My gut feel is that the world pendulum is swinging back and Continental’s timing may be perfect, if not a little early. Uncertainty over avgas may push things along toward diesel faster than some of us think. We have no idea what Continental paid for the Thielert assets so a value assessment on the purchase is difficult to make. But it’s fair to say that in Thielert, Continental will have a sound technical foundation upon which to build potential diesel market dominance.

Thielert tanked because it got the engine economics wrong. It assumed the engines would need longer to prove than they did and its cradle-to-grave warranty coverage was unsustainable. It probably underestimated production costs, too. You can readily see how some tweaking turns the whole thing around.

For six years, I’ve been following Stan Fetter’s diesel conversions in a pair of Cessna 172s, which he uses in a traffic reporting business in the Washington, D.C. area. He’s been through all the typical Thielert travails and then some. His conversions cost about $50,000 for the engines and $60,000, all in. Initial TBRs on those engines was 1200 hours or so for the engine alone. That’s $42 an hour. Fuel, at 4 GPH, was another $23 or so. But the engine required a $3250 gearbox every 300 hours, so that brought the total hourly on paper closer to $75. (This doesn’t include the one-time conversion cost.) Although he couldn’t dodge the gearbox requirement, Fetter did extend past the stated TBR, knocking that $42 back some.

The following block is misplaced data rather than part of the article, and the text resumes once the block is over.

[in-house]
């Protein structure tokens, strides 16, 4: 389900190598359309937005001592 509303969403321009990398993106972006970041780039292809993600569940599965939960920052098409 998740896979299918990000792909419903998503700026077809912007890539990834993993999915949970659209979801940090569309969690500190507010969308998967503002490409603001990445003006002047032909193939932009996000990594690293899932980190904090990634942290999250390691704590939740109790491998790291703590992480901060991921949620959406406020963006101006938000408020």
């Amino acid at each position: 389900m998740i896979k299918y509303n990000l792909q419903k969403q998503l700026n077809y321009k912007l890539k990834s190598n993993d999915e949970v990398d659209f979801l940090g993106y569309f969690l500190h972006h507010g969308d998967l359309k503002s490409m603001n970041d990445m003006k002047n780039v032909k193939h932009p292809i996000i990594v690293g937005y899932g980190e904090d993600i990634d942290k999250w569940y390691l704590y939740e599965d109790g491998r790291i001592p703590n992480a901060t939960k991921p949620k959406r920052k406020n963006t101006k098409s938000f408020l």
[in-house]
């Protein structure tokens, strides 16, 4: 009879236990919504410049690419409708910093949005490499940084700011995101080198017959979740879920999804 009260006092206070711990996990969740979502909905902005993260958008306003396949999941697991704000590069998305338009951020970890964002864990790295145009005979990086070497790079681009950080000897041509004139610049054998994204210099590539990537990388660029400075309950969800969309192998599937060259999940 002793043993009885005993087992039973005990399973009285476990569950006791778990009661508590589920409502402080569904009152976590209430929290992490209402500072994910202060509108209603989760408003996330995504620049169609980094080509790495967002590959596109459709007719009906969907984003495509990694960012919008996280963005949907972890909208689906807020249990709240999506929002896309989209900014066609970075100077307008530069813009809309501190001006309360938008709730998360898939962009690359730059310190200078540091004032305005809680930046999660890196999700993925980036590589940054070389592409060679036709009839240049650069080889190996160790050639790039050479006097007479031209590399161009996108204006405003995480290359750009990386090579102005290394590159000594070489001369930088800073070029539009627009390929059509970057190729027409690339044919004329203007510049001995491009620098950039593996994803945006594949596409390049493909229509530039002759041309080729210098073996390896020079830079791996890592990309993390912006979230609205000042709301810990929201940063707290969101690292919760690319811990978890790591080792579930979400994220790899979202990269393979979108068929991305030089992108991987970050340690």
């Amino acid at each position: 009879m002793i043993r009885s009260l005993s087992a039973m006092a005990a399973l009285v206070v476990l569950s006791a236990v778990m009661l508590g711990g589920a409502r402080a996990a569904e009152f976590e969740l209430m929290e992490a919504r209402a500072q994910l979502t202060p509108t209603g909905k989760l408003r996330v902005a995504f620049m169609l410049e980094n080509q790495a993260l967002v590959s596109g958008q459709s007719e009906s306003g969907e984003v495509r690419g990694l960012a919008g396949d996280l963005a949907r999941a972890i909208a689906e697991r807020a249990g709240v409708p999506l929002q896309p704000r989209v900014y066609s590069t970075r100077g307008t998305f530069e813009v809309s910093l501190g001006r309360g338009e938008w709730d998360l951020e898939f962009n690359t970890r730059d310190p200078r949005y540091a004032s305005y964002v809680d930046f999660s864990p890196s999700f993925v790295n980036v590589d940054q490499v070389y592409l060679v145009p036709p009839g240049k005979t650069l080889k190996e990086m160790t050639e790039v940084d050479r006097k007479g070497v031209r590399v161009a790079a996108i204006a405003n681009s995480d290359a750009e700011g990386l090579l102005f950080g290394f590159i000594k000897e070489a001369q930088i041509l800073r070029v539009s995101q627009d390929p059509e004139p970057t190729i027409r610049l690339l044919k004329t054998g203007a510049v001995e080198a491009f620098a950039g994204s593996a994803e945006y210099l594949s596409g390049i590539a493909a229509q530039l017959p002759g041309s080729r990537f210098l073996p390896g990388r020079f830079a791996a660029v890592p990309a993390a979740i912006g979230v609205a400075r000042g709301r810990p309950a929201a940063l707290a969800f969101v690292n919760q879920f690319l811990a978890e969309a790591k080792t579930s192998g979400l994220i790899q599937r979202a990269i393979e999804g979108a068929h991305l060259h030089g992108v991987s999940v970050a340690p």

Compare that to the Lycoming the Thielert replaced. With new cylinders, overhauls on the O-320 cost about $20,000 or $10 per hour for the engine and another $48 for fuel. But Fetter found that magneto maintenance and cylinder replacements nudged the Lycoming’s hourly a bit higher and the diesels had better dispatch reliability. But at the stated TBR, the diesels still had higher operating cost or, at best, parity with the Lycomings. (There are other replaceables on the way to TBR, but I'm brushing past them here.)